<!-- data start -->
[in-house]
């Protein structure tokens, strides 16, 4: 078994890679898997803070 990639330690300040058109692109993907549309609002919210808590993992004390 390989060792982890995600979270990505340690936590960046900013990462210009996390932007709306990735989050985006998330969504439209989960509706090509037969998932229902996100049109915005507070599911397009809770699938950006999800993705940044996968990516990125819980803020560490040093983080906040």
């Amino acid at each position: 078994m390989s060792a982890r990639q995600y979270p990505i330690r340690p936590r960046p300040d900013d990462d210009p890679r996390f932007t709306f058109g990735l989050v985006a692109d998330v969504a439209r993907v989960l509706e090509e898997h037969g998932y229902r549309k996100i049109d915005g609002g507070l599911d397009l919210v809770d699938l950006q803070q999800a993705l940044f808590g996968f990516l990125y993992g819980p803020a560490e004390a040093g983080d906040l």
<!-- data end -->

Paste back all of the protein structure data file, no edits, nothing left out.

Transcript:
[in-house]
């Protein structure tokens, strides 16, 4: 078994890679898997803070 990639330690300040058109692109993907549309609002919210808590993992004390 390989060792982890995600979270990505340690936590960046900013990462210009996390932007709306990735989050985006998330969504439209989960509706090509037969998932229902996100049109915005507070599911397009809770699938950006999800993705940044996968990516990125819980803020560490040093983080906040």
């Amino acid at each position: 078994m390989s060792a982890r990639q995600y979270p990505i330690r340690p936590r960046p300040d900013d990462d210009p890679r996390f932007t709306f058109g990735l989050v985006a692109d998330v969504a439209r993907v989960l509706e090509e898997h037969g998932y229902r549309k996100i049109d915005g609002g507070l599911d397009l919210v809770d699938l950006q803070q999800a993705l940044f808590g996968f990516l990125y993992g819980p803020a560490e004390a040093g983080d906040l």